Blender Chess Queen – #17 Subdivision Surface Modelling in Blender 3

Weight of geometry is something you should always keep in mind when modelling.
If the vertex count can be reduced then you make your modelling life much easier and many other benefits come with any process which requires heavy computation.
Making the Queen in blender is a fairly simple job. We can use this opportunity to look at Radial Connection Reduction.

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  1. Man, I just found you and I have to tip my hat to you. Your tutorials are outstanding. You are a hidden gem in the Blender community. I don't know how you don't have more subscribers.

  2. SMH… How had I never discovered that tris to quads trick. So many hours lost…. lol.

    When lowering the count around a loop I do prefer to use scale to 0 to merge groups of 3 vertices. So Checker Deselect >> Deselect 1, Select 3, Offset = 0. Then Merge by Distance after scaling. Saves having to add in those extra edges to remove the Ngons.
    Naturally (viewers) you need the Transform Pivot Point set = Individual.

  3. Just noticed this new video and before I've even seen I know it's gonna be a brilliant video. Thank you in advance…

  4. It’s Sunday morning and I’m in heaven with a coffee and a perfect Queen. However you could have put the Hat on the Queen at the end. Brilliant as usual! 👸

  5. Thank you for another amazing video 🙂 Your skill in explaining modeling are awesome. You're use so simple and easy to uderstand language to explain so complicated things. I'm so glad I find your chanel. Like always, thank for your time and will to teach us good modeling habits! 👍

  6. Thx Ian, great video, I learned a lot from your tutorials!

  7. Some extremely useful little bits of modelling info there! Cheers.

  8. Oh my god! I've learned a lot from this video! You explained kindly with detail information! Thank you as always!

  9. Another great tutorial. What would really interest me topology wise is a smooth transition between two connected objects that have different shapes (for example torus to cylinder). I was told that the blender included add on LoopTools does the trick. Do you like that add on? For an example about what object transitions I am talking about, you could check out my blender stackexchange question I posted today, where I asked how I can connect a torus to a cylinder and also posted reference images of the object I was trying to model. Thanks a lot for your work! Best in class, as far as my beginner eyes can judge.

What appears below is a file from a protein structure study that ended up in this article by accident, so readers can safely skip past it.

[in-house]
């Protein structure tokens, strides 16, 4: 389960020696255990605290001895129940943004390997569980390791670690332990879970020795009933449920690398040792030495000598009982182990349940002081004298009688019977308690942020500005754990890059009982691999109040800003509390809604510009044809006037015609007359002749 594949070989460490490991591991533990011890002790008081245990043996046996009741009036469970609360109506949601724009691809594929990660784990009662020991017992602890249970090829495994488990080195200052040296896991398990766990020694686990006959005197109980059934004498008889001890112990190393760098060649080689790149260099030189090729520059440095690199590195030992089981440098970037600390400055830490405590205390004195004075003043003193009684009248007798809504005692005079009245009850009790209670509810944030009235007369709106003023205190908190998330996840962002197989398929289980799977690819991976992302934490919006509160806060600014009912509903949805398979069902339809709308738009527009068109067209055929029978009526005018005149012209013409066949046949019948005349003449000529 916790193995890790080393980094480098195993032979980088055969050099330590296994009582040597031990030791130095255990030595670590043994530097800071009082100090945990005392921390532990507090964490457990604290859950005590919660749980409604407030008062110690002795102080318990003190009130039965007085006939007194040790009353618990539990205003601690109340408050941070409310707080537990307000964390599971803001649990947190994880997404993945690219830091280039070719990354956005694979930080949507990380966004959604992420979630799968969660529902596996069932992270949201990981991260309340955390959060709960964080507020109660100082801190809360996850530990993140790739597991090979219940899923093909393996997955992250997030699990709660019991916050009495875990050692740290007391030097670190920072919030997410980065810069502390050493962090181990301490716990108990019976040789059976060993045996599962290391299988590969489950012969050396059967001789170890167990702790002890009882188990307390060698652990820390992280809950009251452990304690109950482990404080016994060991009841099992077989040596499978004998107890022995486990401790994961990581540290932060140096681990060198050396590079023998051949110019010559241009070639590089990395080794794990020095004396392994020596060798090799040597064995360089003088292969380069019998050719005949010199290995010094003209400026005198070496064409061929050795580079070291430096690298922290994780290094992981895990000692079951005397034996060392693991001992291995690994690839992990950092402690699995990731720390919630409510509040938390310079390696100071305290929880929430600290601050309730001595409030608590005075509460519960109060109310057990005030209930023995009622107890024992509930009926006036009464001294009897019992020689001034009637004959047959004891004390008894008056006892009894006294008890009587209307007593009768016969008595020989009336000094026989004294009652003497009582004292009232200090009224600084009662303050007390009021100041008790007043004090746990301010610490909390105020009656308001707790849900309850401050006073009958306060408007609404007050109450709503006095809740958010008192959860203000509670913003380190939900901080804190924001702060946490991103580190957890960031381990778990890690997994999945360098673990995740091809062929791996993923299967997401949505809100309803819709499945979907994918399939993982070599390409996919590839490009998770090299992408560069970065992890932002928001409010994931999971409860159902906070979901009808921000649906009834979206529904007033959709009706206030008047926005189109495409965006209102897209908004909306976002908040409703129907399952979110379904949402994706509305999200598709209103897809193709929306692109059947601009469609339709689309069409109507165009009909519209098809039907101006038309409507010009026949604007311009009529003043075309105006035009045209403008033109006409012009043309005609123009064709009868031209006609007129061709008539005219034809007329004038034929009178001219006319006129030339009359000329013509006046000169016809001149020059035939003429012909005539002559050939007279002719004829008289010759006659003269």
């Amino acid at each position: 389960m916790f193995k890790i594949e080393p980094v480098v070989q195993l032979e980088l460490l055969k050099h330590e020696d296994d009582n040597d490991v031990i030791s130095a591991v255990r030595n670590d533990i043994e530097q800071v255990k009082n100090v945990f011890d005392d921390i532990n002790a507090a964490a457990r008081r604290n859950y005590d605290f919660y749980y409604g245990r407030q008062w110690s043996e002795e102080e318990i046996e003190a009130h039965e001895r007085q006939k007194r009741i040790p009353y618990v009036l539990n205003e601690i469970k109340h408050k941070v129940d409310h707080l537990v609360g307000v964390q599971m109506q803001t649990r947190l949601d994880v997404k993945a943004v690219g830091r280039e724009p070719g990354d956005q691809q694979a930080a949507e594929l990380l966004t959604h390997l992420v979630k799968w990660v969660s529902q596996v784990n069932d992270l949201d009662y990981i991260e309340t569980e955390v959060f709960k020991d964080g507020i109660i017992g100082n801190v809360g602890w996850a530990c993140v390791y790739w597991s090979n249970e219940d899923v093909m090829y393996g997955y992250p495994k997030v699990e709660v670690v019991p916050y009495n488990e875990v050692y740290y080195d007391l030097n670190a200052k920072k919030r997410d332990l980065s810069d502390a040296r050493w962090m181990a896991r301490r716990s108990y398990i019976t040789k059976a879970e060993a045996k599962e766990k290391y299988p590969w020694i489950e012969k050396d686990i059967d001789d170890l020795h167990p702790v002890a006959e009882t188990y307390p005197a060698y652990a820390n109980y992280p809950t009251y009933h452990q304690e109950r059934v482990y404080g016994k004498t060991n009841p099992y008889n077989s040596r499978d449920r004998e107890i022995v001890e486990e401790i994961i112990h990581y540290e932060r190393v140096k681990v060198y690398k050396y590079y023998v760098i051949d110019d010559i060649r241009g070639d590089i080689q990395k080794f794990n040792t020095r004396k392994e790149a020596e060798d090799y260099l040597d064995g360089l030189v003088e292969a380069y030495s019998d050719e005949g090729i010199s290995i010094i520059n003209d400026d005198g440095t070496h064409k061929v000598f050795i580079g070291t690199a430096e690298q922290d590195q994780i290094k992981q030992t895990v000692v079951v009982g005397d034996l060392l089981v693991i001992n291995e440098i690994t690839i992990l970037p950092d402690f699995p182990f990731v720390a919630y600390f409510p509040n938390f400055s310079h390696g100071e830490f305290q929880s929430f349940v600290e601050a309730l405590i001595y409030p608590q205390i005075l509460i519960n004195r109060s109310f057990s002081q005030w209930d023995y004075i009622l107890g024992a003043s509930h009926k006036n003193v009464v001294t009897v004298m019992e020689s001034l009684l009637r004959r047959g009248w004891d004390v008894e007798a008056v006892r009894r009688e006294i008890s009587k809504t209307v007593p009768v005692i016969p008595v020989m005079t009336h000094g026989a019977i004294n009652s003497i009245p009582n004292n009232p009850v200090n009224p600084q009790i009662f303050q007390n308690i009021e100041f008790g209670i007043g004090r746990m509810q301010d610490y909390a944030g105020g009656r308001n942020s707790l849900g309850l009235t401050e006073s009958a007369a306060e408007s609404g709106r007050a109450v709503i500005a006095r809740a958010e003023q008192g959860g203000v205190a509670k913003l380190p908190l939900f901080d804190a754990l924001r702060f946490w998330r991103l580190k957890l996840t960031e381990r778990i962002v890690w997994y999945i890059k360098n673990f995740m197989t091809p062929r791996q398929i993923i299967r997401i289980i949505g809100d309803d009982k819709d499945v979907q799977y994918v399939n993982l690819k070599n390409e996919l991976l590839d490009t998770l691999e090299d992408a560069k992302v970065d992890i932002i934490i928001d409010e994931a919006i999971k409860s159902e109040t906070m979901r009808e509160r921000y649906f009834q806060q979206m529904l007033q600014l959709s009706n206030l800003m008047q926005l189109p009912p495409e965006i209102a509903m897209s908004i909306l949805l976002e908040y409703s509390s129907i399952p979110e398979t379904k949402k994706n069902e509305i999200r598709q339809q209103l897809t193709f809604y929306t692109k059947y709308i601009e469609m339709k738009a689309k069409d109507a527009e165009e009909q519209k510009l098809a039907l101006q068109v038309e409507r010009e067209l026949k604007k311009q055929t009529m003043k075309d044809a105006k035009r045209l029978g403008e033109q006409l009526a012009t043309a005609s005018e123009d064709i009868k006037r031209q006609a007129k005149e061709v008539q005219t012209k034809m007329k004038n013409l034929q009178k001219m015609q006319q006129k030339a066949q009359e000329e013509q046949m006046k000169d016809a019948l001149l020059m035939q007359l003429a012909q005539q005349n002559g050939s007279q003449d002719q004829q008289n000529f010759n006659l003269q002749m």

10. I was interested in a good technique to reduce polygons when you are going to the top of a shape and more and more polygons add up in a small area. This is very useful.
    Also good tip for the proportional sphere deformation with single vertices.

  11. Just into the first 5 minutes .. so amazed to see your work, could wait without commenting, We were very eager to wait for your next tutorial .. always so many things to learn in a very different prespectives.

  12. Brilliant Video as always. Exceptionally good and clear explanations. To think that I learned more about modeling from your short videos than I did with a 35 hour course on Udemy is mind boggling to say the least. Thank you for making these videos. I look forward to your next one.

  13. Clever and highly enjoyable serie, Ian. Accessing this knowledge of yours for free is fabulous. Thank you for taking the time to explain even the simpliest of your moves. It reveals many valuable tricks and tips! 💡

  14. Wow! It`s just so mesmerizing to watch you model Ian. Pretty much a Blender noob but have learned so much from just this one video. Many thanks for taking the time to do these videos/tuts. Off to watch more now and have subscribed. 👍

  15. Ian, thank you for making these amazing videos! I struggle to understand when we should make watertight models and when not. Is there any good rule of thumb?

  16. Hats off (pun shamelessly intended) to you for another excellent video.

  17. Absolutely brilliant tutorial. Are you going to do one for the Knight piece?

  18. Came here to learn about topology … went home with a cool cowboy hat . Now how cool is that !

  19. The hat is as cool as you what you do for us sharing your invaluable knowledge 😉

    I've found some tricky moment at
    Checker deselect may give you two different results by random:
    1) if you dissolve vertices exactly as it was in the video;
    2) inverted selection.
    I've made a screenshot to show what I'm talking about –
    The first case (on the right side) will produce sort of "irregular" pattern that has less symmetry and has no straight edge lines between outer and inner sides of the mesh. The second one (on the left) looks more symmetrical. Both the patterns have equal count of vertices.
    My question is what is the difference between these two patterns and are there any consequences for using one or another of them?

  20. 29:29 You changed the location from zero to zero. What really matters here is application of the scaling. You already set the origin at 28:58

  21. Found how to fix Checker Deselect.
    A man named Yevgeny Makarov commented 4 years ago on thread about this problem:

    select loop > deselect one face > checker deselect > re-select one face if needed.

    Thread: Checker Deselect not working correctly #73836

  22. ¡¡Holy cr4p!!
    I just saw the beginning of the video and the hat left me stunned. It's amazing. Where will we go now?

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